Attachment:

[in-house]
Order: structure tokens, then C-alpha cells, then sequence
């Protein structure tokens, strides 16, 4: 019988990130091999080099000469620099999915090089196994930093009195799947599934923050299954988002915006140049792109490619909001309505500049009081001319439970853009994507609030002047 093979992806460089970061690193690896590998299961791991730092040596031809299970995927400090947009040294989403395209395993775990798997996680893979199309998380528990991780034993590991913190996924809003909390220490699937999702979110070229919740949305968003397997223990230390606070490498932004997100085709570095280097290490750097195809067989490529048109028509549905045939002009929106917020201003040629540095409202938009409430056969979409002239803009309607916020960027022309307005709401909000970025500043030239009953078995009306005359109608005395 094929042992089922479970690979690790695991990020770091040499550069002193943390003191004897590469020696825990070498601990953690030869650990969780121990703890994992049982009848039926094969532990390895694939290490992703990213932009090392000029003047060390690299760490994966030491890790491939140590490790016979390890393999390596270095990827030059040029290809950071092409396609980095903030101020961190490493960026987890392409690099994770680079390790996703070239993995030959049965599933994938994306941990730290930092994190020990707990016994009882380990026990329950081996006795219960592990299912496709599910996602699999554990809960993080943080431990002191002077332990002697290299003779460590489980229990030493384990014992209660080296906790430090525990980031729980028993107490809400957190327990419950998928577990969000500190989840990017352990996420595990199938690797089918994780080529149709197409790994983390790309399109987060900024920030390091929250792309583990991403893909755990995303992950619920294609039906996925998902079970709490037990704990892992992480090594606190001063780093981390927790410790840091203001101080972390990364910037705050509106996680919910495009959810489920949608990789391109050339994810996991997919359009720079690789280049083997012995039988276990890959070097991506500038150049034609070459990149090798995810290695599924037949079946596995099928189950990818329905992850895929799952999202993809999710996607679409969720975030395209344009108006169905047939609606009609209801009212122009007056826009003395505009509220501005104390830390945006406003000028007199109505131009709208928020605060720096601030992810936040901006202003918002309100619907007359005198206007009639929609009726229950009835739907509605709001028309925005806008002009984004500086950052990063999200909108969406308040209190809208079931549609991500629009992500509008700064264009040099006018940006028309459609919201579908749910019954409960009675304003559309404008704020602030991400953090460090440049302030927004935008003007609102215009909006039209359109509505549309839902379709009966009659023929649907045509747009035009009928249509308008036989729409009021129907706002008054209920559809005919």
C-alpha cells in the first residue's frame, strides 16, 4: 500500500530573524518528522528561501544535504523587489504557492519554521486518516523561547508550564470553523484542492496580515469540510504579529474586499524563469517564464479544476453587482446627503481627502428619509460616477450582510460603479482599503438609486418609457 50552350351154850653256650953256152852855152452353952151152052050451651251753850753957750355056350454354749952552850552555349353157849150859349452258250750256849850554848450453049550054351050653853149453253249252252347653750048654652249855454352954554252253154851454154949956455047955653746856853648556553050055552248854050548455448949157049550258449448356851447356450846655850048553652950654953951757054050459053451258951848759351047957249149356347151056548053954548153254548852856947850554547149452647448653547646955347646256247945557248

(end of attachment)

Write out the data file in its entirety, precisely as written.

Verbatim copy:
[in-house]
Order: structure tokens, then C-alpha cells, then sequence
């Protein structure tokens, strides 16, 4: 019988990130091999080099000469620099999915090089196994930093009195799947599934923050299954988002915006140049792109490619909001309505500049009081001319439970853009994507609030002047 093979992806460089970061690193690896590998299961791991730092040596031809299970995927400090947009040294989403395209395993775990798997996680893979199309998380528990991780034993590991913190996924809003909390220490699937999702979110070229919740949305968003397997223990230390606070490498932004997100085709570095280097290490750097195809067989490529048109028509549905045939002009929106917020201003040629540095409202938009409430056969979409002239803009309607916020960027022309307005709401909000970025500043030239009953078995009306005359109608005395 094929042992089922479970690979690790695991990020770091040499550069002193943390003191004897590469020696825990070498601990953690030869650990969780121990703890994992049982009848039926094969532990390895694939290490992703990213932009090392000029003047060390690299760490994966030491890790491939140590490790016979390890393999390596270095990827030059040029290809950071092409396609980095903030101020961190490493960026987890392409690099994770680079390790996703070239993995030959049965599933994938994306941990730290930092994190020990707990016994009882380990026990329950081996006795219960592990299912496709599910996602699999554990809960993080943080431990002191002077332990002697290299003779460590489980229990030493384990014992209660080296906790430090525990980031729980028993107490809400957190327990419950998928577990969000500190989840990017352990996420595990199938690797089918994780080529149709197409790994983390790309399109987060900024920030390091929250792309583990991403893909755990995303992950619920294609039906996925998902079970709490037990704990892992992480090594606190001063780093981390927790410790840091203001101080972390990364910037705050509106996680919910495009959810489920949608990789391109050339994810996991997919359009720079690789280049083997012995039988276990890959070097991506500038150049034609070459990149090798995810290695599924037949079946596995099928189950990818329905992850895929799952999202993809999710996607679409969720975030395209344009108006169905047939609606009609209801009212122009007056826009003395505009509220501005104390830390945006406003000028007199109505131009709208928020605060720096601030992810936040901006202003918002309100619907007359005198206007009639929609009726229950009835739907509605709001028309925005806008002009984004500086950052990063999200909108969406308040209190809208079931549609991500629009992500509008700064264009040099006018940006028309459609919201579908749910019954409960009675304003559309404008704020602030991400953090460090440049302030927004935008003007609102215009909006039209359109509505549309839902379709009966009659023929649907045509747009035009009928249509308008036989729409009021129907706002008054209920559809005919």
C-alpha cells in the first residue's frame, strides 16, 4: 500500500530573524518528522528561501544535504523587489504557492519554521486518516523561547508550564470553523484542492496580515469540510504579529474586499524563469517564464479544476453587482446627503481627502428619509460616477450582510460603479482599503438609486418609457 50552350351154850653256650953256152852855152452353952151152052050451651251753850753957750355056350454354749952552850552555349353157849150859349452258250750256849850554848450453049550054351050653853149453253249252252347653750048654652249855454352954554252253154851454154949956455047955653746856853648556553050055552248854050548455448949157049550258449448356851447356450846655850048553652950654953951757054050459053451258951848759351047957249149356347151056548053954548153254548852856947850554547149452647448653547646955347646256247945557248